A GROUP who confronted the vehicular convoy of the Earl and Countess of Wessex on Saturday with signs demanding reparations “now” challenged that the British castles and wealth were acquired through a holocaust and that this wrong should be repaired.
A landscaper and well known figure by the name of ‘Ras John’, correct name Edroy Aster, stood with fellow protesters, waving the red, green and gold Rastafarian flag that depicts the Lion of Judah.
He explained to SEARCHLIGHT that he wanted to send a message that what is needed is not a visit to the country by royals but instead a “boatload of money” to give to the country to build it up in this time of deep financial crisis.
The protest on April 23 started in Diamond at the Sir Vincent Beache stadium and then moved on to Arnos Vale, at the Sports Complex before reaching the Government House. The group pre-empted the line of vehicles that carried Prince Edward, Earl of Wessex, and his wife Sophie, Countess of Wessex, to various stops on their official visit to the state on behalf of Queen Elizabeth II on the occasion of her Platinum Jubilee.
“My shirt says ‘Injury invites Reward’. It means that if you injure a people, you owe them and you should pay them. Our people were injured. We lost our culture, we lost our history, we lost our religion, we lost our spirituality, we lost our way of lives and the neo-colonial mindset was imposed upon our home,” explained Jomo Thomas, a lawyer, activist and fighter of the reparations cause for decades.
“Those of us who understand our history, understand that the British came, they conquered our country, they committed genocide against our people, they sent their pirates to the African continent, they kidnapped and snatched our people and brought them through the transatlantic slave trade over here and they enslaved us and worked us…” Thomas said while holding one end of a long banner bearing the words “Reparations now”.
“In other words they stole us, they owned us, they worked us and they owe us and they must pay reparations for that,” he said, referring to “all of those people who benefited from the slave trade that saw millions of Africans taken from the continent to foreign shores to work under cruel conditions without pay.
“…The time has come for our people to gain reparations, step by step, one by one, but we would win. As the Guyanese poet, Martin Carter says ‘Reparations time is now and if I don’t see it, my children will see it’ but we are certain that our people would win,” Thomas concluded.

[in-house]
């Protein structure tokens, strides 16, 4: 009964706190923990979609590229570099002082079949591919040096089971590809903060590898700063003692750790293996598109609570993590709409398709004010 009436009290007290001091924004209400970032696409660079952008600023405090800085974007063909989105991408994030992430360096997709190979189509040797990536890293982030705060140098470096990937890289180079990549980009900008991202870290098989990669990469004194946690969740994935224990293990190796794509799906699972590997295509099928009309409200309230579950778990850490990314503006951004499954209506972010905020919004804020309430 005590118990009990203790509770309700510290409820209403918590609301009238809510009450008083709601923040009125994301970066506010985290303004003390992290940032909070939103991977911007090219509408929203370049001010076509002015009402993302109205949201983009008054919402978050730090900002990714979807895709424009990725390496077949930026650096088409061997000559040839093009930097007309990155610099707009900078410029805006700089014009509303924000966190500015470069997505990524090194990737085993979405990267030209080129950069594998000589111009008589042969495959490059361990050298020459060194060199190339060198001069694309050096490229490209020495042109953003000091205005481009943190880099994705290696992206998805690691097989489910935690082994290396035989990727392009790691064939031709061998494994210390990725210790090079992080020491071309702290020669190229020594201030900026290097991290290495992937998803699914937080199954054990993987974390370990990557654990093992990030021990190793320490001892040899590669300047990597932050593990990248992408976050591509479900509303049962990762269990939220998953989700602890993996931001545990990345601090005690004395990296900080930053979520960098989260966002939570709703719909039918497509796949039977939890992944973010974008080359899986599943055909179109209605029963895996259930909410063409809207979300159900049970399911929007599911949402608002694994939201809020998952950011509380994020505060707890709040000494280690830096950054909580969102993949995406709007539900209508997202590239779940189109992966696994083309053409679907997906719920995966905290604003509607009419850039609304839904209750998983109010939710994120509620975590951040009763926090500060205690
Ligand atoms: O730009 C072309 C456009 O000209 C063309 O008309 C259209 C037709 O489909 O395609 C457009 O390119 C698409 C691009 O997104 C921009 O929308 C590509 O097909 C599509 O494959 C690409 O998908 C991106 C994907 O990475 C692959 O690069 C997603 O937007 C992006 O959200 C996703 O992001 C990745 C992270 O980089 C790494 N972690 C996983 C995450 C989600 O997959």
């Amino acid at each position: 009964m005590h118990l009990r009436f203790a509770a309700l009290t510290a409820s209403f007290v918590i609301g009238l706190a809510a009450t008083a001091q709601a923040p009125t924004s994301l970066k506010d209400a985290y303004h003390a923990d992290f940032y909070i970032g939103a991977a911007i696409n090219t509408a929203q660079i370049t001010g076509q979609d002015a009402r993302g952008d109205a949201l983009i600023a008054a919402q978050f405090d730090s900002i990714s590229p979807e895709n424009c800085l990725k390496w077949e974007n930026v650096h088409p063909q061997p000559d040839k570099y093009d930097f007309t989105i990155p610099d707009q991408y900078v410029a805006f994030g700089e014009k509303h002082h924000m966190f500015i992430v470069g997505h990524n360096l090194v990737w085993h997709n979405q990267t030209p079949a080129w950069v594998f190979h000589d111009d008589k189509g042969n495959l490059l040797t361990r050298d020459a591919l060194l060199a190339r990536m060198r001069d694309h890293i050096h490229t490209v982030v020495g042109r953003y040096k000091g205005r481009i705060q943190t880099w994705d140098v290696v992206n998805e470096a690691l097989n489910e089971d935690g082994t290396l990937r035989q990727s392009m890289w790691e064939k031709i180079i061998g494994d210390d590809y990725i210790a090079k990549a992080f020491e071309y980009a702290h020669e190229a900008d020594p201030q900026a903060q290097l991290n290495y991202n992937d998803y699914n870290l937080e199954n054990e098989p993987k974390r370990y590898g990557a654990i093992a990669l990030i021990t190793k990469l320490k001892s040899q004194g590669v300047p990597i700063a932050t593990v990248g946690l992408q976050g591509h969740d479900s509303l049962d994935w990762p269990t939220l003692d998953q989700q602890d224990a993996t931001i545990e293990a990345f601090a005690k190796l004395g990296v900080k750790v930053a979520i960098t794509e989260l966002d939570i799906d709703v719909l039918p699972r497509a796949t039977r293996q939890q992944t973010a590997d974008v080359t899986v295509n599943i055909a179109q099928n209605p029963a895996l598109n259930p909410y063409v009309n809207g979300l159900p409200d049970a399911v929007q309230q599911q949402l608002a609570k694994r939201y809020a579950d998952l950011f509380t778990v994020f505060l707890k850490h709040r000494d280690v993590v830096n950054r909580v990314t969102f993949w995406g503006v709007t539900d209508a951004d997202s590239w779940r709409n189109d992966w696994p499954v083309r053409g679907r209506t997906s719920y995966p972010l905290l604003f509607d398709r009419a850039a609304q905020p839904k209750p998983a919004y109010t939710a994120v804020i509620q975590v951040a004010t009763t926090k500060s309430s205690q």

Such a repair can take multiple forms to be decided by the injured party, the lawyer said, listing monetary awards, scholarships, developmental assistance, and medical attention as some examples.
Protester, Marcella Dublin said she took up the cause in representation of the youth.
“…Oftentimes we think that this fight should be the senior persons, we leave it up to the senior persons, so I want to encourage young persons to be a part of the reparations fight. It is too long that Britain has just been acknowledging the atrocities that they have put Africans and the indigenous people of the Caribbean through and we say no more in acknowledging it, we want reparations, we want an apology and we need compensation for it,” the young woman said.
Concerned citizen, Ideisha Jackson told SEARCHLIGHT, “We are thinking that the persons, which is the royal family, have benefited tremendously from the wealth that they stole from Africa, as well as the persons that they robbed and plundered from Africa and we are seeking an apology, we are seeking compensation for the wrong that they have done and the return of all artefacts and all gold and diamonds that they stole many years ago.”
They stood to bring awareness, she said, and it is a continuous fight and not simply a “today” event.
“We’re asking that you pay for the loss of life, we’re asking that you pay for the emotional damage, the post traumatic stress syndrome that we still have facing today,” Jackson said.
She noted that in the Caribbean “persons have reached the limit – we no longer going to be docile peasants and say okay we welcome you Queen and King of England and your descendants no. You need to know that what you did was wrong. You need to know that the wealth that you have sitting on and your castles and all your wealth was acquired through an atrocity, through a genocide, through a holocaust, and you need to admit and correct that wrong.”
Lawyer, Jospeh Delves’ sign stated: “You stole us, you sold us, you owe us reparations”.
Delves said that he stood “to draw to the attention of the British monarchy and the British Government that these issues haven’t been forgotten.”
He noted that they have nothing personally against the couple.
“This is business because slavery was big business right? And they built up their country on the backs of slaves, they enriched themselves and underdeveloped us,” he commented.
He also argued, “we’re in the third or fourth or fifth world, they are highly developed and a large part of that is because they sucked the wealth out of this country and other countries on the backs of slaves. It’s blood money – so it’s what reparations is all about, recompense, compensation. I know that they are fighting it, they don’t want to talk about it, they circle around it, but it has to be done. It’s equity.”
This is not the first of the Platinum Jubilee visits to the Caribbean that have met with protests.
One month ago the Duke and Duchess of Cambridge, Prince William and his wife Katherine, visited Jamaica amidst protests where persons demanded an apology and reparations.